In the midst of the so-called “digital revolution” leading to revolution by digital technology, there is a growing, but unfortunate view that political activism can somehow escape the mud and grime of actual face-to-face politics and the dust and noise and haze of mass mobilisation to effect change.
There is also a growing body of opinion asserting the gradual disappearance of journalism in favour of some kind of hybridised system of free or cheap and ubiquitous methods of acquiring and disseminating news and information, secure from the rigours of professional newsgathering.
There is little doubt that the impact of new mobile technologies on mass, social and political mobilisation has been phenomenal. But there is also no denying the fact that in all the instances currently being cited as examples, there has been the indispensable impact of courageous men and women, on the streets and in the newsroom, who have chosen not to remain nameless and faceless behind a Twitter nomme de plume or fictitious Facebook profile or constantly changing mobile number.
In all instances in the Middle East and North Africa, the illusion of “change” has now been met with the reality of pathologically authoritarian models of governance the new validating elites with all their technological assets are incapable of adequately addressing.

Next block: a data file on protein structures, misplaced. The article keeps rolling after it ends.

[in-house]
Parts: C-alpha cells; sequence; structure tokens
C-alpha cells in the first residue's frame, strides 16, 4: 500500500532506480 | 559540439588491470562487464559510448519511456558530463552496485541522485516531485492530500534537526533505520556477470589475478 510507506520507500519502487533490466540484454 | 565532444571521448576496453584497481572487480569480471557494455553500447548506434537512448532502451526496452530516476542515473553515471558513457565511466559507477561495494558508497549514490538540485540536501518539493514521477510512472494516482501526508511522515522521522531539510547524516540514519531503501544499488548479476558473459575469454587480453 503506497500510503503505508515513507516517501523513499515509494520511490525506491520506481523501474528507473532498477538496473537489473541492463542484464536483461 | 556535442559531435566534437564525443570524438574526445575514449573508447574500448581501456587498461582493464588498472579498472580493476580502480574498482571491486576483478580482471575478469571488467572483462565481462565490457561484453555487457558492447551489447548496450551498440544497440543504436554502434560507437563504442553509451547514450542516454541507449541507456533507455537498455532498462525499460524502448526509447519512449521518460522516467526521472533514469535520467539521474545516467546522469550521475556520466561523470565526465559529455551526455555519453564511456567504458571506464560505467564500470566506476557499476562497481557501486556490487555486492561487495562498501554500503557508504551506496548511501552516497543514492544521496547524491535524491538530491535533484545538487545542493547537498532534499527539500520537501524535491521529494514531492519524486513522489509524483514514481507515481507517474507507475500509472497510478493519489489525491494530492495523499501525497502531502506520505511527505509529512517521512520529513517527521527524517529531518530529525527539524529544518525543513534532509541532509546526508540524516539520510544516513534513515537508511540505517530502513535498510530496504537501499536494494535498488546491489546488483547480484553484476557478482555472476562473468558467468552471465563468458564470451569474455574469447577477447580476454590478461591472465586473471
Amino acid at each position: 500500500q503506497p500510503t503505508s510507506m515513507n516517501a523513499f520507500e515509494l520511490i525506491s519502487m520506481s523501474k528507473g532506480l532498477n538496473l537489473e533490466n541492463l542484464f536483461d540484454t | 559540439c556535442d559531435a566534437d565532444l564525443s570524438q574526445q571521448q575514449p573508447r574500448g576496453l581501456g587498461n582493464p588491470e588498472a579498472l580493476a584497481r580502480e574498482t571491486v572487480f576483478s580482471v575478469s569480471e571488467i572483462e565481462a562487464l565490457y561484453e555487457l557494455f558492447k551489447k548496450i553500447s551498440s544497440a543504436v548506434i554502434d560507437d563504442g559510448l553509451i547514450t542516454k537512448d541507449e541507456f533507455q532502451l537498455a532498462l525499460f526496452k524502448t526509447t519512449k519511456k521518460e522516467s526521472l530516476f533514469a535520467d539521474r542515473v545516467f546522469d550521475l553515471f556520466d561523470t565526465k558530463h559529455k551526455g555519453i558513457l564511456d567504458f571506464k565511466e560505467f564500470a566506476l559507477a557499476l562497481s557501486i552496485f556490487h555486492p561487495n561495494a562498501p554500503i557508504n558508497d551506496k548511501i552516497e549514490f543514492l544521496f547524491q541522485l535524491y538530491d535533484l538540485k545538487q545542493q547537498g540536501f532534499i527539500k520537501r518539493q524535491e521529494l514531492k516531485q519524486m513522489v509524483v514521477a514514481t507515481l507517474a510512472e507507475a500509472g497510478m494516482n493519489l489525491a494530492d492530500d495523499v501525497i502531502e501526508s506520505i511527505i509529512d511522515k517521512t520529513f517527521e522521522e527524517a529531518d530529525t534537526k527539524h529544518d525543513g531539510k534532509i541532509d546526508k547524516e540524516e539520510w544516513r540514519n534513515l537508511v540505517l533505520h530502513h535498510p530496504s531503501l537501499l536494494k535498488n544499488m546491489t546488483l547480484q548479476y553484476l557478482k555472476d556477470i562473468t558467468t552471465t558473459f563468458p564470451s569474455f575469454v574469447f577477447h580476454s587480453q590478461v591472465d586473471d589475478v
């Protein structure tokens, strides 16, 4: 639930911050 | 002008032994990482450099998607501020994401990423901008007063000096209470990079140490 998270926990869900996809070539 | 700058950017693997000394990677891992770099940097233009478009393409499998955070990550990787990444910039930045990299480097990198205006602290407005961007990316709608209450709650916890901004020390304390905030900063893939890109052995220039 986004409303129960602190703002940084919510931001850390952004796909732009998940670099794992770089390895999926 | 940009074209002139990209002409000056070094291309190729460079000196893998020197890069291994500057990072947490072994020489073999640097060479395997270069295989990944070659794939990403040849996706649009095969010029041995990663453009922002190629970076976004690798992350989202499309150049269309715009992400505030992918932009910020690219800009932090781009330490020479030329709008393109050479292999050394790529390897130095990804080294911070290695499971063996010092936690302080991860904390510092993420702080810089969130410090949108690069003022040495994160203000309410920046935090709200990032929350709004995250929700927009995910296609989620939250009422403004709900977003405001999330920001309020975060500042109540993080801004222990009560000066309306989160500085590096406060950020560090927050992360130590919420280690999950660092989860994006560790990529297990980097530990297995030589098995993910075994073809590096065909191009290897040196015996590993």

The impact of social media activism has simply not changed the world as we have always known it. It has perhaps changed some terms of engagement. But, for the most part, traditional “mainstream” media have been brought into sharper functional focus with plain, old-fashioned professional and operational values.
General adherence to the timeless journalistic principles of balance, fairness and transparency continues to be the pillar upon which the credible means of achieving real social and political change reside.
In my view, there is no “war” between the social and traditional media. They travel along their own orbits, sometimes colliding, but often criss-crossing each other in same and opposite directions. In the process, the potential for complementary relations is abundant and strikes at the heart of a way forward.
The value of “citizen journalism” does not in any way, in this context, invalidate the contribution of true journalists who continue to play a decisive, professional role in interpreting our realities wherever we are. But they are not the same creatures and are not interchangeable features of the widening mass media landscape.
For sure, the protections accorded journalists extend to everyone engaged in the process of journalism and they all enjoy the umbrella of free expression. The suggestion that one is capable of replacing the other is, however, a fantasy we would do well to dispel and is, quite frankly, a nonsense led by people who do not know better.